It’s Over?: House Dems Declare Fast and Furious Controversy Is Now “Settled”, Holder Skates

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The House Oversight Committee let loose with a scathing assessment of Eric Holder in a recent report, accusing the Barack Obama-era attorney general of outright misleading Congress on its investigation of the “Fast and Furious” gun-running scandal.

Among the report’s 300 pages is the committee’s finding that Holder regarded the family of murdered Border Patrol agent Brian Terry as a “nuisance.”

How does this guy sleep at night?

Terry, of course, was killed in December 2010 by a firearm believed to be part of the Bureau of Alcohol, Tobacco, Firearms and Explosives’ Operation Fast and Furious program.

But key details of his death are fuzzy — like the truth, the whole truth, and nothing but the truth.

It was just hours after the House Judiciary Committee Democrats voted to hold Attorney General Bill Barr in contempt of Congress for withholding parts of the Mueller report that the Department of Justice (DOJ) and the House Oversight Committee settled the 2012 contempt case against the DOJ.

The case was related to the “Fast and Furious” document subpoena demanded of Obama’s Attorney General Eric Holder when Republicans held the majority.

It is now considered settled, since Democrats became the majority in the lower chamber and Elijah Cummings became Oversight Committee Chairman.

According to court documents, settlement negotiations first began January 2017 during the 115th Congress.

And by March 7, 2018, the Justice Department and the Oversight Committee signed a conditional settlement agreement with certain conditions.

These conditions included that the court would vacate certain rulings at issue on remand. But the court ruled last October that it would not vacate the rulings.

But this year, following a subsequent lapse in appropriations for the DOJ and the election of Cummings as Chair, “the parties resumed settlement negotiations in early February 2019. The parties informed this Court on April 4, 2019, that they had ‘made substantial progress towards a negotiated solution.’”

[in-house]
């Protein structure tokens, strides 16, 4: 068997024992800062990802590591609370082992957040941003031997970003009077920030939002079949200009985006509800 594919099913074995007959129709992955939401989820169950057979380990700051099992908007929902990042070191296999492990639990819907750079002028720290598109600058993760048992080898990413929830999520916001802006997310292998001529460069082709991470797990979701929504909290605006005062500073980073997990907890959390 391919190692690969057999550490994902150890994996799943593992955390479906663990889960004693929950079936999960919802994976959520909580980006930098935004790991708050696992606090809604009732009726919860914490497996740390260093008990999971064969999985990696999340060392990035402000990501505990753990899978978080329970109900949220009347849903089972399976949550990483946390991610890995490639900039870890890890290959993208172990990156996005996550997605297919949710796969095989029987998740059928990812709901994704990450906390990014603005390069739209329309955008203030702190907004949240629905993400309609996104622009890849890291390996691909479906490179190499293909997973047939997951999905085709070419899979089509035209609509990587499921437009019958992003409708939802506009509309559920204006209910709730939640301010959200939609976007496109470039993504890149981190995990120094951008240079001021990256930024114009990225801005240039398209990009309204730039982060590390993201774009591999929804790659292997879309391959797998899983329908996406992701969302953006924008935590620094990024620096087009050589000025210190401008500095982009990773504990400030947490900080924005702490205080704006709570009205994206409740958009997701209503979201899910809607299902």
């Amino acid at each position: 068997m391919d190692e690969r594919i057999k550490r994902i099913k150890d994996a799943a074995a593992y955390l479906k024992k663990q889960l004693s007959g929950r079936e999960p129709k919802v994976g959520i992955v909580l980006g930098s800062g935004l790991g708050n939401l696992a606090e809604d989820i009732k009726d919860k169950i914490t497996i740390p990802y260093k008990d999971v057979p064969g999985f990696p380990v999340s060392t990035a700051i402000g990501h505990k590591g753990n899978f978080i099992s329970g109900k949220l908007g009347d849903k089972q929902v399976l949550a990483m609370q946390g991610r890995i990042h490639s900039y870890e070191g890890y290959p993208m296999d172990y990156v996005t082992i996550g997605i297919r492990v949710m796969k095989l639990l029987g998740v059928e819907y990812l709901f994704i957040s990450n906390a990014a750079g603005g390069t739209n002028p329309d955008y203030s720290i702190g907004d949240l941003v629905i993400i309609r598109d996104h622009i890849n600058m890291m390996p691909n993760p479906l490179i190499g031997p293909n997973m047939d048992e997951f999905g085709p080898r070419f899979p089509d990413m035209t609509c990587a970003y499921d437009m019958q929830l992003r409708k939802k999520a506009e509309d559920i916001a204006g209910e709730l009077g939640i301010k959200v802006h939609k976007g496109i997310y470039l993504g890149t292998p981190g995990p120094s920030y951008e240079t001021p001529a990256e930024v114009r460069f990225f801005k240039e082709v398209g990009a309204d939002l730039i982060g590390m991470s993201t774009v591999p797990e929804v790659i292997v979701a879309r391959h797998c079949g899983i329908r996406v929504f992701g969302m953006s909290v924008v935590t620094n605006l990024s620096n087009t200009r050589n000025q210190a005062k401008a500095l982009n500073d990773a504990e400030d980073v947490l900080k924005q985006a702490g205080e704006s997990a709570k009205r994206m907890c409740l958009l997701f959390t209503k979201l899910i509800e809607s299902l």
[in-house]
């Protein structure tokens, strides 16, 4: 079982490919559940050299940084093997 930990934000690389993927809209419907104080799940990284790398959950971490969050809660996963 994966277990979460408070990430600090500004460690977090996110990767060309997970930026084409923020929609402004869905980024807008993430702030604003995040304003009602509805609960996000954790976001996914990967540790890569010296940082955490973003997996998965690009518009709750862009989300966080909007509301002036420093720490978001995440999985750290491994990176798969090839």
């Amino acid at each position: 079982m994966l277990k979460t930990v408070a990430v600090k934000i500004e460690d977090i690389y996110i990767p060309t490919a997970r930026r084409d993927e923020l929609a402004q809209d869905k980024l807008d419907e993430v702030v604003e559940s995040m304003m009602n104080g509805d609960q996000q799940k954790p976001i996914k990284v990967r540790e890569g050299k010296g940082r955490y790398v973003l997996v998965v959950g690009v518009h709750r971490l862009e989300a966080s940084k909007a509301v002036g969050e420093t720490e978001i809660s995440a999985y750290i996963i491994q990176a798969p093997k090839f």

The settlement agreement states that the Oversight Committee “will take all necessary steps to voluntarily dismiss its appeal with prejudice in Committee on Oversight and Government Reform of the United States House of Representatives v. Barr, No. 16-5078 (D.C. Cir.), marking the termination of all civil litigation between the parties arising out of the complaint filed by the Committee…”

The initial case with which Holder was charged with contempt by the House started from a botched federal gun-tracking program that came to light in 2010.

The program was known as “Operation Fast and Furious” by the Bureau of Alcohol Tobacco and Firearms (ATF), the gun-walking program came out of the Arizona field office.

Federal investigators developed the program so licensed firearms dealers could sell guns to illegal straw purchasers and the U.S. government could track the firearms to Mexican cartel leaders, arrest them and dismantle their operations.

However, in 2010 it became known that the guns that ATF was supposed to track turned up at Mexican crime scenes where vicious murders took place and at the site where U.S. Border Patrol Agent Brian Terry was slain by Mexican gang members in December of that year.

Holder was charged by the House with two separate contempt resolutions—criminal and civil—for withholding documents related to the Fast and Furious case.

But the criminal contempt charge was never prosecuted by the U.S. Attorney, because he served at the pleasure of Holder at the time. The civil charge, though, was a different matter and remained litigated in the court for the past seven years.

The charges against Holder also were connected to his testimony before Congress, when he claimed he was unaware of the operation until a few weeks before he came to testify.

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